Workplace attitudes change toward 'face time'
While some bosses are still leery about telecommuting, others are realizing the productivity benefits of these long-distance relationships.
Bosses come in two types: those who want their employees to be present every day, and those who trust them to work anywhere.
Amanda Farmer knows which kind she prefers. During 18 months at a public-relations agency in New York, she says, "Our desks were set up so that our bosses literally looked over our shoulders all day. This constant vigilance made me less productive."
Now, as an account manager for a public-relations firm in Waco, Texas, Ms. Farmer telecommutes from her home in Austin. Although she sees her boss, Elizabeth Anderson, only once every three months, both find that the long-distance arrangement works well.
"It's a nonissue," Ms. Anderson says.
Yet "face time" – in-person contact with bosses and co-workers – is an issue in many businesses. More than 28 million Americans work at least one day a month from home, according to WorldatWork, a national organization of human-resource professionals. That figure could reach 100 million by 2010.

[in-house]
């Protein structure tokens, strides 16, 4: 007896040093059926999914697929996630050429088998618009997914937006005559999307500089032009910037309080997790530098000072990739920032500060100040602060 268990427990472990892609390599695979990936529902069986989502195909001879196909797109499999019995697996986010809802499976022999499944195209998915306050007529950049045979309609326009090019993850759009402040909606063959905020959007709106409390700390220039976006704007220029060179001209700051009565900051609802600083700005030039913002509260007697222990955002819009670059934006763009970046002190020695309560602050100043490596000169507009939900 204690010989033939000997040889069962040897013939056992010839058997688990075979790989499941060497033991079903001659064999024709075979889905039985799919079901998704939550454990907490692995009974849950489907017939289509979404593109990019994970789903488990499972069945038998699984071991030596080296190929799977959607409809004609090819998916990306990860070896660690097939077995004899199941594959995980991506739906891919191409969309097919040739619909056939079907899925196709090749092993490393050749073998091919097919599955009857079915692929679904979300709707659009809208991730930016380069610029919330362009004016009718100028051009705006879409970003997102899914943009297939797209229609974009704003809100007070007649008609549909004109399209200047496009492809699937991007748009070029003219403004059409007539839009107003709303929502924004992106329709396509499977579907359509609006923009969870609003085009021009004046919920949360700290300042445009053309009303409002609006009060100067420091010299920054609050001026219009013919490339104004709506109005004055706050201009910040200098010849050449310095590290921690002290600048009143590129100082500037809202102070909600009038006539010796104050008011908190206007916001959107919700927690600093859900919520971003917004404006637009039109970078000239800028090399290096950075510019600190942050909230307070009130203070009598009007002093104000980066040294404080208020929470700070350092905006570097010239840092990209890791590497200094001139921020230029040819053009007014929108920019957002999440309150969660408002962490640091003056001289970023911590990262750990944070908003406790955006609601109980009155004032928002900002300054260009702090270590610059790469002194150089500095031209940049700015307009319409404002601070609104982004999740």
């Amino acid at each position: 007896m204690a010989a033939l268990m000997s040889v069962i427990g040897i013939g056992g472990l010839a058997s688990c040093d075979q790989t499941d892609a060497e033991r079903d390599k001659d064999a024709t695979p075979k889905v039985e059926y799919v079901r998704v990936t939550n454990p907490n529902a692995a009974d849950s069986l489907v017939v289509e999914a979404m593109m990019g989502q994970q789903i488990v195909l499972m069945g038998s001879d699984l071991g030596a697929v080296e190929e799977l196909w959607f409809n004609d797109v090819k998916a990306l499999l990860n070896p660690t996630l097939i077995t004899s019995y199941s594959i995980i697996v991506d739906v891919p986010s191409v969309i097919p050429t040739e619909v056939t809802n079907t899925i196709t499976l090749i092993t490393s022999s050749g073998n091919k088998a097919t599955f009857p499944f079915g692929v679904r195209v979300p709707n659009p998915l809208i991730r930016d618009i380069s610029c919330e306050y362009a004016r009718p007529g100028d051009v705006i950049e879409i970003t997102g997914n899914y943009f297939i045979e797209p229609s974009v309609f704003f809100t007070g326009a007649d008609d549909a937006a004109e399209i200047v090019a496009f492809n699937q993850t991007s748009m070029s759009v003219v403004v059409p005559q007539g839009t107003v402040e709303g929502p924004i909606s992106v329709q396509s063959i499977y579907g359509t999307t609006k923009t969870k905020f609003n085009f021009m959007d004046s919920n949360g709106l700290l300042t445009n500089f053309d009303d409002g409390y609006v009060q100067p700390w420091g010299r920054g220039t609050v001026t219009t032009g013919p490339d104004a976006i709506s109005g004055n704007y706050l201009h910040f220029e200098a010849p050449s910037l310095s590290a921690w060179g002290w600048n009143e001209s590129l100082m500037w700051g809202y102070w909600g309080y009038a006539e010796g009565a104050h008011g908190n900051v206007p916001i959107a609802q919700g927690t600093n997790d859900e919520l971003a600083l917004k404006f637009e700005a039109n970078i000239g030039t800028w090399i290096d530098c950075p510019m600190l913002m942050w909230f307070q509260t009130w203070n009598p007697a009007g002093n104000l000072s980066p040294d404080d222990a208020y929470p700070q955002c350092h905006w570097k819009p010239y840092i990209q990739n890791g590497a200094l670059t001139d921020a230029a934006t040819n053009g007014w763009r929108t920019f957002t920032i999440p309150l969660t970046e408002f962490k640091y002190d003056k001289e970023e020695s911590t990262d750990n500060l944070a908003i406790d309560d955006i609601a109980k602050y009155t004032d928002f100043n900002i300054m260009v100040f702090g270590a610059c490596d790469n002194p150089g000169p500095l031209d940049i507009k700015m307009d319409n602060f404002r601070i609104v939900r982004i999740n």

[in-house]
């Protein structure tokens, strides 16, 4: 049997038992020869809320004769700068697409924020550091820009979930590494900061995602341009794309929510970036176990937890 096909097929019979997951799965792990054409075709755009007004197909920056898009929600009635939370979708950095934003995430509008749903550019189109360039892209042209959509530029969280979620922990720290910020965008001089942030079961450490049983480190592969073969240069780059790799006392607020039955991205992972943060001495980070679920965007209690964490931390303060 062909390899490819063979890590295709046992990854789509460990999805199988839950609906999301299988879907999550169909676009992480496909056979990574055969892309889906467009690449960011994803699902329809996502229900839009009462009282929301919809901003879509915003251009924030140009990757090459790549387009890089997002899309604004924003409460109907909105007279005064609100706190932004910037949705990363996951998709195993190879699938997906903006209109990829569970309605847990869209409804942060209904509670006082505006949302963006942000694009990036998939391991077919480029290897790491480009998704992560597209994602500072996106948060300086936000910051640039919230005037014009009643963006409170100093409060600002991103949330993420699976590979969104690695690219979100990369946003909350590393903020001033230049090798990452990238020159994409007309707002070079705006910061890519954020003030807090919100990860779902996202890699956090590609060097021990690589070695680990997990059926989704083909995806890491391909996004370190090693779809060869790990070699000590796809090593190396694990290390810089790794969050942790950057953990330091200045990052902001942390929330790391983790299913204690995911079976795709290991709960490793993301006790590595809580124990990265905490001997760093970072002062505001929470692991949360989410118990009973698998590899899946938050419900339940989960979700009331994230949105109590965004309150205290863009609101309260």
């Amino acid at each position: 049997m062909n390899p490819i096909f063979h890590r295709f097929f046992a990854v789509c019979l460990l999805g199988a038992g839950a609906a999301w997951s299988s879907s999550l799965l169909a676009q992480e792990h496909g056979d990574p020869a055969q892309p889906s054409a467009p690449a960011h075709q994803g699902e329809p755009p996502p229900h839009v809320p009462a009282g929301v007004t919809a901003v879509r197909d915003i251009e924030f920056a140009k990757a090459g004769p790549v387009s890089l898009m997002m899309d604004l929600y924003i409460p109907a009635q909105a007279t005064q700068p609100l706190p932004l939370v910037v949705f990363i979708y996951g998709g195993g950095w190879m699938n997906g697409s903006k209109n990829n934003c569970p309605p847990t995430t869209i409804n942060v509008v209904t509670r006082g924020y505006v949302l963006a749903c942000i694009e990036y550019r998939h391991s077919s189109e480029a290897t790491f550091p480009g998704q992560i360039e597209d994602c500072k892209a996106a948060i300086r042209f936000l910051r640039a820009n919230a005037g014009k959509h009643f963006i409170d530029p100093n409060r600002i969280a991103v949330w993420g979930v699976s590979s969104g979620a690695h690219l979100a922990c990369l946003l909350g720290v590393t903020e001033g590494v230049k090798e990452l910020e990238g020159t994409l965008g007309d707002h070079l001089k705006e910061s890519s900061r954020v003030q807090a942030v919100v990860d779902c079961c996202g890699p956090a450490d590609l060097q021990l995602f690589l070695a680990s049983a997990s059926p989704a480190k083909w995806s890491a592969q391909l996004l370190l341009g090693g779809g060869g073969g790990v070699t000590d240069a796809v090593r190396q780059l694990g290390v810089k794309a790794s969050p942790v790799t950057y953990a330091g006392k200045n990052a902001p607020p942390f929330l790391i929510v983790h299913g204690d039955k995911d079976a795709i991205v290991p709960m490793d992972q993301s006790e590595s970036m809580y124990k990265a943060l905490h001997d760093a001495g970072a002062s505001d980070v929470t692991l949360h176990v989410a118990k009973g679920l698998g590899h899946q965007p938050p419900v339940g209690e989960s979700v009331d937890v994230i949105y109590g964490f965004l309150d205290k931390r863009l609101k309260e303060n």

As the numbers swell, questions arise about how much face time is necessary. Despite lingering resistance on the part of many bosses, attitudes are changing, and some firms are devising inventive ways to maintain connections.
For Farmer and Anderson, that includes keeping in touch by instant message. "We all exchange to-do lists every week, so they can see what I'm working on," Farmer says. "They let me set my own schedule, and they trust me to accomplish my objectives." The result? "I am significantly more productive, as I do not have as many interruptions."
Richard Laermer, a marketing consultant in New York and author of the forthcoming book "2011," sees radical change ahead as more workers follow Farmer's lead. The high cost of commercial real estate in major cities, soaring gas prices, long commutes, and environmental concerns are altering work patterns.
"It is all going to be about telecommuting in two to three years," Mr. Laermer says. "It's going to be a huge change in the way things get done. Working at home is not only possible, it's going to end up being better for the employee and the employer."